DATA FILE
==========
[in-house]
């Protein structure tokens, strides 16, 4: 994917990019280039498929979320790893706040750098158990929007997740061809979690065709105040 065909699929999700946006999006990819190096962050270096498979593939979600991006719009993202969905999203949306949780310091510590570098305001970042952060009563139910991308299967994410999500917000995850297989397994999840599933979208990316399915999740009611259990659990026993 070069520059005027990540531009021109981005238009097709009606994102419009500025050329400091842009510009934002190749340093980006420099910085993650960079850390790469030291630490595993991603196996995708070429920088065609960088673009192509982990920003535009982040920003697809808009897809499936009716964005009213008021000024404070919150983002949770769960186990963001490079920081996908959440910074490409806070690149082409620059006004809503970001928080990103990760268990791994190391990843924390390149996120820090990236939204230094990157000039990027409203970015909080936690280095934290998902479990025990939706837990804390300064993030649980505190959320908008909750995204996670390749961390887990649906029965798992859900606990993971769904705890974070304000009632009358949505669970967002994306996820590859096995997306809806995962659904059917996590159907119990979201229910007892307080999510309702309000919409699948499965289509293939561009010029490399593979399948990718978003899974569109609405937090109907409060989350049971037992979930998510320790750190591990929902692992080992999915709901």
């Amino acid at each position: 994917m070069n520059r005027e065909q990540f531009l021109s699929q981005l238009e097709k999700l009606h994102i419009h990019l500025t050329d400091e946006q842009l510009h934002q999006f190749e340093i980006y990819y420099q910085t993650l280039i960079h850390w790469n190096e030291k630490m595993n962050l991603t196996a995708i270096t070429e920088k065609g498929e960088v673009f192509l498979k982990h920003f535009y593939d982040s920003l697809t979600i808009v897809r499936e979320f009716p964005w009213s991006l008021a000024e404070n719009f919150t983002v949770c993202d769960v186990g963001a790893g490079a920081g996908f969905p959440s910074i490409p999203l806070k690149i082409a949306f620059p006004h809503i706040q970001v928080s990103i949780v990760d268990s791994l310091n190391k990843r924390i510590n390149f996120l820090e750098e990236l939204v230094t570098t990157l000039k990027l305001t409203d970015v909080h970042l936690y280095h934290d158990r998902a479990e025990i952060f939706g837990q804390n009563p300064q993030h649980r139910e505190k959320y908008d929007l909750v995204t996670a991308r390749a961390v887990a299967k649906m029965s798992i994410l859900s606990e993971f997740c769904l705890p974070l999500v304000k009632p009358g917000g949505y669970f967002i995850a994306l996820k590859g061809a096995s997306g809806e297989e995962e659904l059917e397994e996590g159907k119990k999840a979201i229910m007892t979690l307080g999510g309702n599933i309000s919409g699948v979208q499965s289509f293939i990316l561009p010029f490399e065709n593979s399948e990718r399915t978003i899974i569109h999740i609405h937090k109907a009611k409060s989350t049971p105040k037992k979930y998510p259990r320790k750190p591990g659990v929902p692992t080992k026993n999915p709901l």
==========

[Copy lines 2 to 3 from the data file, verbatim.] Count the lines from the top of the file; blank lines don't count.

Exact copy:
């Protein structure tokens, strides 16, 4: 994917990019280039498929979320790893706040750098158990929007997740061809979690065709105040 065909699929999700946006999006990819190096962050270096498979593939979600991006719009993202969905999203949306949780310091510590570098305001970042952060009563139910991308299967994410999500917000995850297989397994999840599933979208990316399915999740009611259990659990026993 070069520059005027990540531009021109981005238009097709009606994102419009500025050329400091842009510009934002190749340093980006420099910085993650960079850390790469030291630490595993991603196996995708070429920088065609960088673009192509982990920003535009982040920003697809808009897809499936009716964005009213008021000024404070919150983002949770769960186990963001490079920081996908959440910074490409806070690149082409620059006004809503970001928080990103990760268990791994190391990843924390390149996120820090990236939204230094990157000039990027409203970015909080936690280095934290998902479990025990939706837990804390300064993030649980505190959320908008909750995204996670390749961390887990649906029965798992859900606990993971769904705890974070304000009632009358949505669970967002994306996820590859096995997306809806995962659904059917996590159907119990979201229910007892307080999510309702309000919409699948499965289509293939561009010029490399593979399948990718978003899974569109609405937090109907409060989350049971037992979930998510320790750190591990929902692992080992999915709901």
């Amino acid at each position: 994917m070069n520059r005027e065909q990540f531009l021109s699929q981005l238009e097709k999700l009606h994102i419009h990019l500025t050329d400091e946006q842009l510009h934002q999006f190749e340093i980006y990819y420099q910085t993650l280039i960079h850390w790469n190096e030291k630490m595993n962050l991603t196996a995708i270096t070429e920088k065609g498929e960088v673009f192509l498979k982990h920003f535009y593939d982040s920003l697809t979600i808009v897809r499936e979320f009716p964005w009213s991006l008021a000024e404070n719009f919150t983002v949770c993202d769960v186990g963001a790893g490079a920081g996908f969905p959440s910074i490409p999203l806070k690149i082409a949306f620059p006004h809503i706040q970001v928080s990103i949780v990760d268990s791994l310091n190391k990843r924390i510590n390149f996120l820090e750098e990236l939204v230094t570098t990157l000039k990027l305001t409203d970015v909080h970042l936690y280095h934290d158990r998902a479990e025990i952060f939706g837990q804390n009563p300064q993030h649980r139910e505190k959320y908008d929007l909750v995204t996670a991308r390749a961390v887990a299967k649906m029965s798992i994410l859900s606990e993971f997740c769904l705890p974070l999500v304000k009632p009358g917000g949505y669970f967002i995850a994306l996820k590859g061809a096995s997306g809806e297989e995962e659904l059917e397994e996590g159907k119990k999840a979201i229910m007892t979690l307080g999510g309702n599933i309000s919409g699948v979208q499965s289509f293939i990316l561009p010029f490399e065709n593979s399948e990718r399915t978003i899974i569109h999740i609405h937090k109907a009611k409060s989350t049971p105040k037992k979930y998510p259990r320790k750190p591990g659990v929902p692992t080992k026993n999915p709901l």